Upon appeal by the plaintiff from a final decree in a suit in equity for a declaratory decree with respect to the existence of an easement over land alleged to be owned by him, the defendant was not entitled to raise in this court the point that the plaintiff had not shown himself to be the owner of that land where, assuming that the defendant's answer denied the plaintiff's ownership, it did not appear from the record that the question of ownership was raised at the trial and apparently the suit was tried on the theory that the plaintiff was the owner. 
An easement conveyed by a grantee of land to his grantor, as appurtenant to the grantor's remaining land, to pass and repass on foot and with motor vehicles over a strip of the granted land terminated five years after the conveyance when the grantor, a lumber company, moved its office and business away from premises near its remaining land and ceased to use a two car garage building on its remaining land for the parking of its executives' automobiles, as it had done at the time of the creation of the easement and during the five years, and all use of that building as a garage in connection with a business conducted on the remaining land ceased, although thereafter certain businesses themselves were carried on in that building, where the easement was created "for such purposes as are or may be connected with the use of . . . [the] remaining land . . . so long as . . . [the company] or its successors or assigns shall maintain a garage on the site of . . . [the] existing garage and use the same as such solely for motor vehicles used for the purposes of the business carried on by it or them on such remaining land."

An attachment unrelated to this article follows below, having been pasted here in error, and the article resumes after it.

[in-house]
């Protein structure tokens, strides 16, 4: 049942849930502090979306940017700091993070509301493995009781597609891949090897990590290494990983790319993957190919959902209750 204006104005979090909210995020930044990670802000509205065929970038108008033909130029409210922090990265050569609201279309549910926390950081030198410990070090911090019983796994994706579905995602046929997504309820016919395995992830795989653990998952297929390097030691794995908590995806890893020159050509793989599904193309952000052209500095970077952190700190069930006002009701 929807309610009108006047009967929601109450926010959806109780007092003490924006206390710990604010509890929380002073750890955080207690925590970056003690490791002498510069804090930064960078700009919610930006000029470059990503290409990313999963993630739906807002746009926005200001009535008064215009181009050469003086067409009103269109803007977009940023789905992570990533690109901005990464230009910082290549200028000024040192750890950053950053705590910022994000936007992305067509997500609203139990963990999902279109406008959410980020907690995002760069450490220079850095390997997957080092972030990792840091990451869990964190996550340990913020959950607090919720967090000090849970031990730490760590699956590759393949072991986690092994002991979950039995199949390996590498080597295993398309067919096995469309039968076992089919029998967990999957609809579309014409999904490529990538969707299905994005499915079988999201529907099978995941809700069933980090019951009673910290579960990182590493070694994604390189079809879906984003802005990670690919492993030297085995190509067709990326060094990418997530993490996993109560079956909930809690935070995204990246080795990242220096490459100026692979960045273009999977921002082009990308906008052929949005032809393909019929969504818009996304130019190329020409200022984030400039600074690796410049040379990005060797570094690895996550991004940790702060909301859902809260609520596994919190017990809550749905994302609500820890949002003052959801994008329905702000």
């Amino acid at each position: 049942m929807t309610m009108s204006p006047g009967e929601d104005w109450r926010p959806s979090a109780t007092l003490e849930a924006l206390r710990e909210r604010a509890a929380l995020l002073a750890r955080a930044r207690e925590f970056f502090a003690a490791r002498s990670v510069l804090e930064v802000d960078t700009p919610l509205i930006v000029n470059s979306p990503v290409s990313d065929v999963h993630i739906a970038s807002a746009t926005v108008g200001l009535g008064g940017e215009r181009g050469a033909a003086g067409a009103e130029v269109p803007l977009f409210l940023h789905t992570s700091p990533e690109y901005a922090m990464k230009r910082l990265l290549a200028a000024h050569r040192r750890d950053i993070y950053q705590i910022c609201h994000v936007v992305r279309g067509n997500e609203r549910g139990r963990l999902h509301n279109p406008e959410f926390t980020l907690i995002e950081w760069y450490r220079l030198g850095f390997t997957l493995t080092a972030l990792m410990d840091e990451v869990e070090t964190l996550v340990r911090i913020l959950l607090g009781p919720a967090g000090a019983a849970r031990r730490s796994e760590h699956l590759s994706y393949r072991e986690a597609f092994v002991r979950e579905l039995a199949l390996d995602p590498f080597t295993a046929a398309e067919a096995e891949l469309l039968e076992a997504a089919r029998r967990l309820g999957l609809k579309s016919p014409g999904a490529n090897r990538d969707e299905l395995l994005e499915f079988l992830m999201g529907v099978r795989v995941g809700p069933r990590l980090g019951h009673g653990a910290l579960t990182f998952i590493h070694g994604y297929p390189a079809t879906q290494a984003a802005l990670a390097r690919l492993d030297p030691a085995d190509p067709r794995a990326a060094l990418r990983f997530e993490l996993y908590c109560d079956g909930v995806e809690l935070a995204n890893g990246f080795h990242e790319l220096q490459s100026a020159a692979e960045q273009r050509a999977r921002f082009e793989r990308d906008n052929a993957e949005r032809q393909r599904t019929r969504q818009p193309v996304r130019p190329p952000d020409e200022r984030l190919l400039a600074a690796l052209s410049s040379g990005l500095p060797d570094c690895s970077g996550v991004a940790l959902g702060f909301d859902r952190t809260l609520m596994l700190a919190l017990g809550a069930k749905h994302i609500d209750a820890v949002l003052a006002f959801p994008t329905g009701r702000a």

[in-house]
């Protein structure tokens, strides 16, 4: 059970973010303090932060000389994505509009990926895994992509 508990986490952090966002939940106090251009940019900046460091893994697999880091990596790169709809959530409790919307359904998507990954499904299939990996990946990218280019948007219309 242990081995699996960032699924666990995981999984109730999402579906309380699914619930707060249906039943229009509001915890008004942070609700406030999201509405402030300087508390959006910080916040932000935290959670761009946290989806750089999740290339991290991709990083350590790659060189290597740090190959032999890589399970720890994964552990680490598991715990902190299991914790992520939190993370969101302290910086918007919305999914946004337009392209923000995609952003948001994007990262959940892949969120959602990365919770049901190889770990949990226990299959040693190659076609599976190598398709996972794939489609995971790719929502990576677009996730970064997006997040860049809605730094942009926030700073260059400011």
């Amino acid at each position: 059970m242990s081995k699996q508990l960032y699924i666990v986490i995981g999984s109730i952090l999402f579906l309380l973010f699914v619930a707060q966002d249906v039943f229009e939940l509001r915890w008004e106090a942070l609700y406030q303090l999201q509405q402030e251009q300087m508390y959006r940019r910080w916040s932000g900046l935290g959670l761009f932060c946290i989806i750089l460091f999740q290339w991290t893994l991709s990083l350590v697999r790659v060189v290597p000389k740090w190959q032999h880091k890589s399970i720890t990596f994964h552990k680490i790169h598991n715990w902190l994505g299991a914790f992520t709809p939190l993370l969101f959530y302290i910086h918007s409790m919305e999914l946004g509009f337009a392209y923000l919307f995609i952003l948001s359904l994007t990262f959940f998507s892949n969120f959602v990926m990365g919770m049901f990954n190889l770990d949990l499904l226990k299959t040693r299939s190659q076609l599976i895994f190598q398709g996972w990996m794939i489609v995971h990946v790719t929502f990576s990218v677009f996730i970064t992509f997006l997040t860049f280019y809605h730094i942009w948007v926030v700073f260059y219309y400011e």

An easement by prescription to pass and repass over a strip of land in connection with use of a building on adjoining land was not acquired by the owner of the adjoining land where there was no use of the building during three of the twenty years relied on to establish the prescriptive right. [197-198]
BILL IN EQUITY, filed in the Land Court on December 28, 1954.
The plaintiff alleged in the first paragraph of its bill that it was "successor in title to Standard Oil Company of New York" of premises conveyed to the latter by Curtis & Pope Lumber Co., on July 27, 1926.
The suit was heard by Cotton, J.
Richard C. Evarts, for the plaintiff.
James B. Muldoon, for the defendant.
COUNIHAN, J. This is a bill in equity in the Land Court for a declaratory decree under G. L. (Ter. Ed.) c. 231A, inserted by St. 1945, c. 582, Section 1. Primarily the plaintiff seeks a determination of the existence of easements in a right of way and in a so called "reserved area" on its land for the benefit of the defendant. The plaintiff also seeks an injunction and damages.